Seniors housing plans stalled

Proposal would turn former school into 90 apartment units

Financing is an issue

January 23, 2002|By Brenda J. Buote | Brenda J. Buote,SUN STAFF

Plans to transform the old Hampstead Elementary School into housing for low-income seniors are on hold while developers work to get financing in order, county officials said yesterday.

The partnership of Struever Bros., Eccles & Rouse, Interfaith Housing of Western Maryland and Westminster's Cadoux Development was unable to get unspecified tax credits it wanted for the project, county staff told the Carroll commissioners. The developers have vowed to reapply for credits in June.

"In the meantime, there has been no contract signed" between the partnership and the town, said Ralph Green, county director of permits and inspections. "However, the town may meet with the developer about preventing further deterioration of the building."

Struever and the nonprofit Interfaith Housing want to create about 90 apartments for senior citizens with maximum annual incomes of $28,000 and are hoping to secure historic preservation and low-income housing grants - as well as tax credits - to finance the $10 million project.

The Main Street housing complex would serve independent seniors, but an assisted-living development might follow if Struever and Interfaith Housing can buy town-owned ball fields behind the vacant, U-shaped brick school.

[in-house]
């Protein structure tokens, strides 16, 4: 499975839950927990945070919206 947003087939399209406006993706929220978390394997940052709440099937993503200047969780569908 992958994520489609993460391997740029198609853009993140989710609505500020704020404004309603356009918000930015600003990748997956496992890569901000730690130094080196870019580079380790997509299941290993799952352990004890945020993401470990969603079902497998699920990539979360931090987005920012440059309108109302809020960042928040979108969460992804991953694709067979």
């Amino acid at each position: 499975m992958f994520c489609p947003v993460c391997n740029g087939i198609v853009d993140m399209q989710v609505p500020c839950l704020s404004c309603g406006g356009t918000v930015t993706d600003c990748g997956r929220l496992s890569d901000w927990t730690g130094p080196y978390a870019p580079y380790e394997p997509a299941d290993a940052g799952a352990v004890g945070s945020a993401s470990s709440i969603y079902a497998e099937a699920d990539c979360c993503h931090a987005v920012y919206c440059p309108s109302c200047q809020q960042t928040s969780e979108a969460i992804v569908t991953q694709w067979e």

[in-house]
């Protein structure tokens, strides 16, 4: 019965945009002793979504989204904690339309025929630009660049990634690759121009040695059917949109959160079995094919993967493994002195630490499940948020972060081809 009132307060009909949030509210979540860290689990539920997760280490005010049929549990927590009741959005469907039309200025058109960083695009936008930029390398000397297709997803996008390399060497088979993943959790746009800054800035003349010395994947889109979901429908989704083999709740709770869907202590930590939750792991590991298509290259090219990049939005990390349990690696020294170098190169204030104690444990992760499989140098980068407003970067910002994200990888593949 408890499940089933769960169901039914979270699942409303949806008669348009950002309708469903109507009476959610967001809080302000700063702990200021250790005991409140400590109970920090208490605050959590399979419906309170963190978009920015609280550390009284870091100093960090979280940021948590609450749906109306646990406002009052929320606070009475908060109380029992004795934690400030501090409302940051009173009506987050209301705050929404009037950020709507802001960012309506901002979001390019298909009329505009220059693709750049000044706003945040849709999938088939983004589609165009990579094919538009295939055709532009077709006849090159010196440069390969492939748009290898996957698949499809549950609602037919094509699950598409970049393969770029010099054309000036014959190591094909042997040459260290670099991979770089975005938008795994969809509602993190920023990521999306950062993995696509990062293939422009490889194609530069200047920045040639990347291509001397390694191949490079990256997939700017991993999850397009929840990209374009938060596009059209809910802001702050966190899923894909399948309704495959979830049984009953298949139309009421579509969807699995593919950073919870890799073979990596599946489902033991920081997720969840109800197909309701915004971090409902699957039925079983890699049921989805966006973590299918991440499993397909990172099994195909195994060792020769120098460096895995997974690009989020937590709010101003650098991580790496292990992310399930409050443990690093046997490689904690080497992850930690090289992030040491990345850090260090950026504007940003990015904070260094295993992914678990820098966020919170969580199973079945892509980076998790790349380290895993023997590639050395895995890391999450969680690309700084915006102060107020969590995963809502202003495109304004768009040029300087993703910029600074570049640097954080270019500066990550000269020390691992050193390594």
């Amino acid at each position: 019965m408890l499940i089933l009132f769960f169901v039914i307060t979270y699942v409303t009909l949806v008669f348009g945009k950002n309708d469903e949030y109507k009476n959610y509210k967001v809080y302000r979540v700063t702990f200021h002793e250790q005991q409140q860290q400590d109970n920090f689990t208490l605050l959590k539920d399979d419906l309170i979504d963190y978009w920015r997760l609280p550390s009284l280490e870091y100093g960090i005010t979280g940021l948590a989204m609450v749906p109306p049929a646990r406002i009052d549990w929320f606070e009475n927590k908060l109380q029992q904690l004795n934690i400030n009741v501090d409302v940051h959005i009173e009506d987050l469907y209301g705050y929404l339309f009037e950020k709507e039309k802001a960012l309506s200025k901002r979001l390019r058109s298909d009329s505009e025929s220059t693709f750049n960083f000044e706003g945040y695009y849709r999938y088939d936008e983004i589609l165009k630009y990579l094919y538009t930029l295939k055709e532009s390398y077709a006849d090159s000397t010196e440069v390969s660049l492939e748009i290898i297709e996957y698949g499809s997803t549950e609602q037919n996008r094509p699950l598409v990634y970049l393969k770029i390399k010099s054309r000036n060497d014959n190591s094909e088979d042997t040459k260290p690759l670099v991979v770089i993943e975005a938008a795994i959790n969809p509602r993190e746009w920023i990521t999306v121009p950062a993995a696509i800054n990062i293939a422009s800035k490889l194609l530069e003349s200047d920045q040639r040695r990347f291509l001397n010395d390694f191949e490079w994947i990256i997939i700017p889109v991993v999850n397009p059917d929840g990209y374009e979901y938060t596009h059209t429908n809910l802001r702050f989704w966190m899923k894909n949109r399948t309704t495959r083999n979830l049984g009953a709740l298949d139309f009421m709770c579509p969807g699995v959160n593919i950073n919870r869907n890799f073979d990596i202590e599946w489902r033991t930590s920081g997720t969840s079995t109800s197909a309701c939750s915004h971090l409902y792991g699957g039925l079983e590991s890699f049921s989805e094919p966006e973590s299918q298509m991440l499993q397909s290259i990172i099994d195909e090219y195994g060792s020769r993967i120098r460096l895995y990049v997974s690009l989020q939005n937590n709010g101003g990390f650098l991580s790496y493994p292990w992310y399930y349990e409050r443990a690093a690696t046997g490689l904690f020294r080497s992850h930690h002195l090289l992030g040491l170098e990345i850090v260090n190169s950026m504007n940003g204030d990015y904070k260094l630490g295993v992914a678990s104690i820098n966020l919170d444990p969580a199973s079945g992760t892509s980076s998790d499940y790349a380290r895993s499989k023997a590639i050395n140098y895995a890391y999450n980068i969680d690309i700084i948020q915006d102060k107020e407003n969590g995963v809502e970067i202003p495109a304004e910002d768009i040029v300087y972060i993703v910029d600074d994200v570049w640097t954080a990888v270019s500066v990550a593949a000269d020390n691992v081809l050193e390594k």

Plans call for Struever to refurbish the brick building, demolish the 1960s addition in back and build an addition. Interfaith would manage the apartments.

The town and county received four development proposals for the elementary school, but only two were viable, according to Hampstead officials.

Hampstead council members favored the Struever proposal because of the company's long history of successful revitalization projects in Baltimore.

In other business, the commissioners are considering transferring a vacant school in New Windsor to town officials.

"The town would like to sit down with county staff and have a roundtable session to go over the possibilities for the school," Green told the commissioners. "We will have a presentation for them in about three weeks."

Several organizations, including Change Inc., which provides employment opportunities for developmentally disabled adults, have expressed interest in the school. The three-story building, last used as an elementary school, has been vacant since New Windsor Middle School opened several years ago.

Change Inc. asked the commissioners last month for permission to renovate about 7,500 square feet on the first floor of the newest section.

The project would cost about $235,300, according to preliminary estimates. Once completed, the redeveloped space would be used for a loading dock, assembly and storage.

The commissioners said they were keeping an open mind about the fate of the school.

However, Commissioner Donald I. Dell told staff members to keep Change Inc. "in the loop."

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